Mr Hariri’s resignation indicated that Nasrallah’s ability to affect outcomes was diminished in this moment of national upheaval. Hezbollah’s and Amal’s anger with protesters exploded in the hours before Mr Hariri’s resignation. Suddenly, Nasrallah transformed his party into a perceived enemy of a majority of the Lebanese population, one defending the failing, corrupt status quo.
Yet any new government would be in for a major challenge. While a government of technocrats might have popular backing, it would have to work against the vested interests of the political forces who control the public administration that implements governmental decisions. The political class would have no interest in seeing such a government succeed; on the contrary.
The consequence of this is a paradox: While the political class has plundered Lebanon mercilessly, it has to be brought along with the measures adopted to salvage the economy so as not to block them. Moreover, its approval is needed to give a parliamentary vote of confidence to any new government. Yet no one should expect the politicians to readily back a government expected to embody everything that is contrary to their way of doing business.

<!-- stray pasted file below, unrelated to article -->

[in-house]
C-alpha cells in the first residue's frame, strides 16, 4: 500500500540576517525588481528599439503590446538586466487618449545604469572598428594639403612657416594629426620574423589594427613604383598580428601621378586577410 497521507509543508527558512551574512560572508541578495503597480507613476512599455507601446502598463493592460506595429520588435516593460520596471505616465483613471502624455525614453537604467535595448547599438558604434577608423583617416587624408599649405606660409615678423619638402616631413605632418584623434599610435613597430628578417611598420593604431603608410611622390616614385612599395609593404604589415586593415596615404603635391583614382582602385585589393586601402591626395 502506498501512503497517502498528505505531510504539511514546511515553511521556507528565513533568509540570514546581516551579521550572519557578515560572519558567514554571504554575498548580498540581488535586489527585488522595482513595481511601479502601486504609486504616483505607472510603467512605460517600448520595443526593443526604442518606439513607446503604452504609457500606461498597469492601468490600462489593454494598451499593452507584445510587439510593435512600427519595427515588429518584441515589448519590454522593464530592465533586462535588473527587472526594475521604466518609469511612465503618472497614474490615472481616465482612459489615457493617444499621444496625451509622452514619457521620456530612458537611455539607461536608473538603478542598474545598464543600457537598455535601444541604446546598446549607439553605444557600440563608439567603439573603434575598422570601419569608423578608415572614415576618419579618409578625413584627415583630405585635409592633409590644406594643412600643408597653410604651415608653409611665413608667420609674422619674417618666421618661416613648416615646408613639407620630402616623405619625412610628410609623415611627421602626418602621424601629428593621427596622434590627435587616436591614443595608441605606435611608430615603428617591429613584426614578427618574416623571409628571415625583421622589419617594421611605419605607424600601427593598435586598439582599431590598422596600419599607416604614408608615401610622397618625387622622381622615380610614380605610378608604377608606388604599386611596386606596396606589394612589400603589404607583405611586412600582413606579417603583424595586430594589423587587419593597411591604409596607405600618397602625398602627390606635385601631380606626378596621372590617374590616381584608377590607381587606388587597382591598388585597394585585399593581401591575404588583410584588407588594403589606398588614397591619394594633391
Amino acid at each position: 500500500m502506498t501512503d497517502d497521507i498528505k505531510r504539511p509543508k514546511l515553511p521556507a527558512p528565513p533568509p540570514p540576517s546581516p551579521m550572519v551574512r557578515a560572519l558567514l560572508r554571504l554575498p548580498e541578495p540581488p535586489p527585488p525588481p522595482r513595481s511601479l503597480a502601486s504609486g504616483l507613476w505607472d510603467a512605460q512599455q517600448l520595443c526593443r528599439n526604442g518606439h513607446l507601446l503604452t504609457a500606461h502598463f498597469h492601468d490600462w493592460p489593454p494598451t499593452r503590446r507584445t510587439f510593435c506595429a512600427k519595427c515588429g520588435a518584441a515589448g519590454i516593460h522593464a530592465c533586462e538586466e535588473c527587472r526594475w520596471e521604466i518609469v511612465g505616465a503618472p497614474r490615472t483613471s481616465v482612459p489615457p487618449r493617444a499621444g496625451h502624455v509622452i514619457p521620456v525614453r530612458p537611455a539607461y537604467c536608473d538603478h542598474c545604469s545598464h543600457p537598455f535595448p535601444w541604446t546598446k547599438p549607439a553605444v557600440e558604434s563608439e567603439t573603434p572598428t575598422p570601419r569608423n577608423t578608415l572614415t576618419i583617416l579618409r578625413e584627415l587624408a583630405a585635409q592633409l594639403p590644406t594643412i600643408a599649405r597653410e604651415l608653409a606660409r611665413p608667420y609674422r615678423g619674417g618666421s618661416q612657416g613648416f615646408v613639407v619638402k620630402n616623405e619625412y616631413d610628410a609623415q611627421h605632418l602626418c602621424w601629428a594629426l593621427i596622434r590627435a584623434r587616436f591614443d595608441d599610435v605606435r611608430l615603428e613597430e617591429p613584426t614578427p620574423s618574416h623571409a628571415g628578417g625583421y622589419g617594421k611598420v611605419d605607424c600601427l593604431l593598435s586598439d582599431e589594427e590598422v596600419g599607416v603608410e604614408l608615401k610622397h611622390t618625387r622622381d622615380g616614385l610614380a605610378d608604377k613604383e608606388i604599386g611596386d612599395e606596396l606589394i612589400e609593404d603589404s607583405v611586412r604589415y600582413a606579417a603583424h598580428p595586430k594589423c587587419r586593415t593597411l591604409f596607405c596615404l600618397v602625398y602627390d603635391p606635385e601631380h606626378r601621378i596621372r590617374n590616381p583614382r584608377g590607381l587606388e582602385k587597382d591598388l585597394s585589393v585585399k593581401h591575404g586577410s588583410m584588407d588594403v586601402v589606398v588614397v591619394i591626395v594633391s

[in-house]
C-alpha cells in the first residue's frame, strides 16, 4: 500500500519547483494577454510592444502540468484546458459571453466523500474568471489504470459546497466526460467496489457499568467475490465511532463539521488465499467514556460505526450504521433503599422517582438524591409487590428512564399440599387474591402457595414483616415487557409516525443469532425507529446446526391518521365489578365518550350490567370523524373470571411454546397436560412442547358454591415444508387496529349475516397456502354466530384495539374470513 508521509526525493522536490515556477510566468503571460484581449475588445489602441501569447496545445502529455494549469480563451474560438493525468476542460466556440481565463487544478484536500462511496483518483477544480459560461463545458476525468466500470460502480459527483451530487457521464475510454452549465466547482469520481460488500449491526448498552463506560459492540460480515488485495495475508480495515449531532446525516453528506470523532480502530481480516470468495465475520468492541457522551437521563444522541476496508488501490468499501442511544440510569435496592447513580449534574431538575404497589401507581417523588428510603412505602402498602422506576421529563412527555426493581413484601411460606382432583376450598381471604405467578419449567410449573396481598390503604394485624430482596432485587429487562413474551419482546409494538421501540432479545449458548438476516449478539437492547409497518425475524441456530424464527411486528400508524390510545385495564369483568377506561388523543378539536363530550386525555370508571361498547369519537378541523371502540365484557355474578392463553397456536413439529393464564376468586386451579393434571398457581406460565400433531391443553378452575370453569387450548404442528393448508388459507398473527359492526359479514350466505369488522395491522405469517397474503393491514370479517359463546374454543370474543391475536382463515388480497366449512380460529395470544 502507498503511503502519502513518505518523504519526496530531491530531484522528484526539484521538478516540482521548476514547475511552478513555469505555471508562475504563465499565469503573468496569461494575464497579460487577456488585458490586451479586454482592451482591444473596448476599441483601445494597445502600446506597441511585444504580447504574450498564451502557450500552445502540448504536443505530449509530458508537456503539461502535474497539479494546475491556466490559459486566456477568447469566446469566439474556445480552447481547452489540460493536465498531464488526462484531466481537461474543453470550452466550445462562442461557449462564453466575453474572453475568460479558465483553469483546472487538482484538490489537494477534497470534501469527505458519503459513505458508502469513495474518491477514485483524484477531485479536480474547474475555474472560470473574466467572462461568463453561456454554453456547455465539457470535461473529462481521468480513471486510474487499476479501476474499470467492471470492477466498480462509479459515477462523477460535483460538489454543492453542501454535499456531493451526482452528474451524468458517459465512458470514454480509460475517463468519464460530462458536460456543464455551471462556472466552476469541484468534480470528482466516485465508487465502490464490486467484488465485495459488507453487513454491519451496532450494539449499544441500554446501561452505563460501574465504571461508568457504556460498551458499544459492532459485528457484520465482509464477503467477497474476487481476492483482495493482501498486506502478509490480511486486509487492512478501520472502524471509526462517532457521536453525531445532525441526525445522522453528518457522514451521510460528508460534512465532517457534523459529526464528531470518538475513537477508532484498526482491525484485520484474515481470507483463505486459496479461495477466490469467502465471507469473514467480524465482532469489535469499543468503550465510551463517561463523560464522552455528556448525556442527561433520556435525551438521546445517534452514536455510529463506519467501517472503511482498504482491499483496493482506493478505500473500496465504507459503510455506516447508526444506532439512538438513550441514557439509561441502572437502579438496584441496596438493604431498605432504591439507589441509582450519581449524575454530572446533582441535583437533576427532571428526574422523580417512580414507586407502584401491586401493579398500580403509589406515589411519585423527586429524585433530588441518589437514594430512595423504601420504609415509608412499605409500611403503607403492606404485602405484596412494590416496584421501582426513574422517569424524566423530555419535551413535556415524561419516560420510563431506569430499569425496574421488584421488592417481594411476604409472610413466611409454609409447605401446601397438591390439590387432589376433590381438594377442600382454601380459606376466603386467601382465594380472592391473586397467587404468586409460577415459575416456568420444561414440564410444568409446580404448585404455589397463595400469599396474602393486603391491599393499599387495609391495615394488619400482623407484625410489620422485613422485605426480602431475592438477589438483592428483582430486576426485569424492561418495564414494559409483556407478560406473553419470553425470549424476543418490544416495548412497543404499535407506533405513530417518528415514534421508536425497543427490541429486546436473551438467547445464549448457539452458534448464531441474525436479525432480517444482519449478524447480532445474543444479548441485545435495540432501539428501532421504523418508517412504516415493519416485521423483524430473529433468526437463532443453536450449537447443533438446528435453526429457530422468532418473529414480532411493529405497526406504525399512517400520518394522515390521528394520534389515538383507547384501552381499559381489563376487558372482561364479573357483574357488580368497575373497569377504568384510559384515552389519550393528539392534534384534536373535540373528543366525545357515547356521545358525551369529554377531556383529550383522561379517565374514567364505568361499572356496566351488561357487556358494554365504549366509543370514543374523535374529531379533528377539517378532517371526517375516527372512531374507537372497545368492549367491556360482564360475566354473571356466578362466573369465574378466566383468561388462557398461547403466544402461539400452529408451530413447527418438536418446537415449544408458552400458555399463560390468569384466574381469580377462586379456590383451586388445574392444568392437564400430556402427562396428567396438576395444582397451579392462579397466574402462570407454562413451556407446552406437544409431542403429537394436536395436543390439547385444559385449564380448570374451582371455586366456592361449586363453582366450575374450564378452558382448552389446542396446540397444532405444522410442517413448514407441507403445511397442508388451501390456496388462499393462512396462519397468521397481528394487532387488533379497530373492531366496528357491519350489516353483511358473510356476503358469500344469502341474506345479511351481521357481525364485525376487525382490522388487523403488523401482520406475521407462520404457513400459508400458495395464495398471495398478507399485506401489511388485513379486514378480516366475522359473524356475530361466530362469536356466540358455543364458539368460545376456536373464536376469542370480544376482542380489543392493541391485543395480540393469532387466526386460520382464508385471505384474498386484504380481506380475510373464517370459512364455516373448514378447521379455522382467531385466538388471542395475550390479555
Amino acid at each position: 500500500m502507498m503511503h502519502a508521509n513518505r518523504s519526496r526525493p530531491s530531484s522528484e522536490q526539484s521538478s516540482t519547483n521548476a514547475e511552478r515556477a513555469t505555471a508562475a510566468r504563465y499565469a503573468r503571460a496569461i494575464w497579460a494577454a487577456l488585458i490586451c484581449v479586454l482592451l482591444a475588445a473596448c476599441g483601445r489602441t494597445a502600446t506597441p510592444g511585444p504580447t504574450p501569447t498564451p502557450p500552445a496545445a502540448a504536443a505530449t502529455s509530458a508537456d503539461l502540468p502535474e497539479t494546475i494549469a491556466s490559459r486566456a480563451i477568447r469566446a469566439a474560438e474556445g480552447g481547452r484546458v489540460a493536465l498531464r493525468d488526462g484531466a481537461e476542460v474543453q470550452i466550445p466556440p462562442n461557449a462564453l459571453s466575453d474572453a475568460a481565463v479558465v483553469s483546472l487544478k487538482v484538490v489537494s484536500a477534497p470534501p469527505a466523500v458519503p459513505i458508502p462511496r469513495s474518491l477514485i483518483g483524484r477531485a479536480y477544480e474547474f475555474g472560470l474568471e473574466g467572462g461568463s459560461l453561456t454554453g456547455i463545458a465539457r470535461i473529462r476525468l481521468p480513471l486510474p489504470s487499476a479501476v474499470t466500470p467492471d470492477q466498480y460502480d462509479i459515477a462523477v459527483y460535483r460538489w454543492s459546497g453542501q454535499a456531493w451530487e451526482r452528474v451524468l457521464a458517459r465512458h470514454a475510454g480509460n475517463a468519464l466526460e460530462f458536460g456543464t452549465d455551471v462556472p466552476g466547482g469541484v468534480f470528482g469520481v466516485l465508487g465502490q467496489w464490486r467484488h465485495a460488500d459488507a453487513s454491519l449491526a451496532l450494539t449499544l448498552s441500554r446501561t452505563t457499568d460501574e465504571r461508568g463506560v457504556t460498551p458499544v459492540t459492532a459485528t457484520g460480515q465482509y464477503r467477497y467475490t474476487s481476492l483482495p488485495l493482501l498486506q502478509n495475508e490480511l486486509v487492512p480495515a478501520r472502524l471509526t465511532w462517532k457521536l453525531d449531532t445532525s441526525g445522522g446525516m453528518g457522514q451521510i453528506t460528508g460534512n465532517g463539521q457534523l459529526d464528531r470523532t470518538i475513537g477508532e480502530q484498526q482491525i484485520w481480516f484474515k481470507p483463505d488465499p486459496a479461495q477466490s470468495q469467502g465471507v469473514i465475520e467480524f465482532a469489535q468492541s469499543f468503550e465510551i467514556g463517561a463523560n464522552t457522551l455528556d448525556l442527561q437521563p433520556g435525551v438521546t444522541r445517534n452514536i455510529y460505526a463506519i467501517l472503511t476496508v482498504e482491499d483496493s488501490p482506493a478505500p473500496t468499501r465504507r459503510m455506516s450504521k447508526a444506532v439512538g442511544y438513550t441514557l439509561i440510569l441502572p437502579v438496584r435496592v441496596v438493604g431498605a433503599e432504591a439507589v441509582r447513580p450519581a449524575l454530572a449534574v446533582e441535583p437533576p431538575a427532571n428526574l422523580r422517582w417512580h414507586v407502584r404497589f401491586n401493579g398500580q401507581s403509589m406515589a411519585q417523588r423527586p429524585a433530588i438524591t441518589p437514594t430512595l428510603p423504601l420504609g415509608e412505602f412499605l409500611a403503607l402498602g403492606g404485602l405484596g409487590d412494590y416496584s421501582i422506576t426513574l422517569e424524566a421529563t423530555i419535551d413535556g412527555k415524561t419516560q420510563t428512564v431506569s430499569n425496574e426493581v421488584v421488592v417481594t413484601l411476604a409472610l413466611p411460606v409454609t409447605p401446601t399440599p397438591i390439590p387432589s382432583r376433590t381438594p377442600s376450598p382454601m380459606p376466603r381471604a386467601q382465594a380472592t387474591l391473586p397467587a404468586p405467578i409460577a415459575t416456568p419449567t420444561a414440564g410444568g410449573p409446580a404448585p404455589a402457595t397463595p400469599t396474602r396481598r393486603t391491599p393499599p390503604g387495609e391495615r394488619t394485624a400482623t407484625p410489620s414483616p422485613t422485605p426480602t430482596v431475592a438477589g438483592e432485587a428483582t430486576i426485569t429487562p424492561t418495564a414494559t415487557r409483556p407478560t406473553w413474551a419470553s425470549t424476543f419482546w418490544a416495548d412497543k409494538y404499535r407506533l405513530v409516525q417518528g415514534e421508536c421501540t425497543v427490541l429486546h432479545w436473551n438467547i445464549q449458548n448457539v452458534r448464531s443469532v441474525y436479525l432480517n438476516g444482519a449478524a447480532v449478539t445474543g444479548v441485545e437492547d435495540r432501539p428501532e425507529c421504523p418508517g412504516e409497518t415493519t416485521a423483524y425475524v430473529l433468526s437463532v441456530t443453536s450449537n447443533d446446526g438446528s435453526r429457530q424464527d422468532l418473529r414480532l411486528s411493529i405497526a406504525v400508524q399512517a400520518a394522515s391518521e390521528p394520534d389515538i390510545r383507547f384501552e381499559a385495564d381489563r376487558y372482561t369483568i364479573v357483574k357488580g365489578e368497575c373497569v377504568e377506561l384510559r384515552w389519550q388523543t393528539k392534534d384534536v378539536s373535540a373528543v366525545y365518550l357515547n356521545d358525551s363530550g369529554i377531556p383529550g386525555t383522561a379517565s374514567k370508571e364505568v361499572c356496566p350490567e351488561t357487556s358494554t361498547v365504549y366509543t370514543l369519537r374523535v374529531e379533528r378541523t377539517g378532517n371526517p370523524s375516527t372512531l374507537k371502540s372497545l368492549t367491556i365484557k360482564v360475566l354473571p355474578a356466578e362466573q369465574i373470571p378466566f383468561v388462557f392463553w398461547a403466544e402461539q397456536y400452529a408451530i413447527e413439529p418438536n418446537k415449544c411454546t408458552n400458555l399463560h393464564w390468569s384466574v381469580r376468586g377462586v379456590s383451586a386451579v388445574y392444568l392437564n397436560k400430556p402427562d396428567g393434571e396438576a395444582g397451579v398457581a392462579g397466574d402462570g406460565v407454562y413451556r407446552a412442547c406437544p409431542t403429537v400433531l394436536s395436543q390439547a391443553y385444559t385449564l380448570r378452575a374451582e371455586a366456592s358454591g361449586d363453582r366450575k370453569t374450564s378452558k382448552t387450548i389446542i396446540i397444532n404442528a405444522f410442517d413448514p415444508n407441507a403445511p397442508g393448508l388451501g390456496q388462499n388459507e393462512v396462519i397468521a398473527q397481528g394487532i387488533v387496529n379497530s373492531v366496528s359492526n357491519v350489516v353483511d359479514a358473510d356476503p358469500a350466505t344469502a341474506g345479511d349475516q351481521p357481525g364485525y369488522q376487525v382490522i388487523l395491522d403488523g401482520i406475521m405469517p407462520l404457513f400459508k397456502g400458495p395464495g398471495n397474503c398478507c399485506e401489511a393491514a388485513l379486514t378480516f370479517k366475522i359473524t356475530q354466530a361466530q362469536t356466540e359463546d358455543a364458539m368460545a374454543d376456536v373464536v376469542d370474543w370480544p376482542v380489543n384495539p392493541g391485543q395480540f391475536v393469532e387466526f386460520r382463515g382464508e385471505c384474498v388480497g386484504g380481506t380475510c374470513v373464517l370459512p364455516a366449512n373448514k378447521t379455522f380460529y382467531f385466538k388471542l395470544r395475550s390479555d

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One thing that may compel the political class to act is a more interventionist approach by the donor countries who committed to helping Lebanon at an international conference, known as Cedre, last year. These countries have pleaded with Lebanon to engage in economic reform, an effort the political class has implemented very reluctantly and slowly, fearing that they and their patronage networks and cash cows would be undermined in the process.
With Mr Hariri’s resignation, it is a good time for the Cedre countries to take a stronger line on the introduction of economic reform measures through a new government. The leverage these countries enjoy is considerable, as a collapse of the pound appears inevitable in the wake of the government’s dallying on reform and Lebanon’s urgent need of cash inflows to stabilise its precarious finances.
A bankrupt Lebanon is one that is far more likely to implement real reforms and the donor community has to take advantage of this to impose a specific road map that takes into consideration the protests of recent weeks. Putting all of the financial burden on the Lebanese population would be a disaster, though, and ways should be found to raise revenues from alternative sources. Effectively, it may be useful to place the economy under a sort of international trusteeship.
Will the political class and Hezbollah accept this? Maybe not, but with up to two million people in the streets it will be difficult for anyone to stop genuine economic reform measures. Nor will Hezbollah’s violence prevent the tsunami of recrimination from growing if reform is blocked. Lebanon faces dark days ahead but this time at least the political class may be caught in the middle of that bitter endgame.
Michael Young is editor of Diwan, the blog of the Carnegie Middle East programme, in Beirut
Updated: October 30, 2019 11:14 AM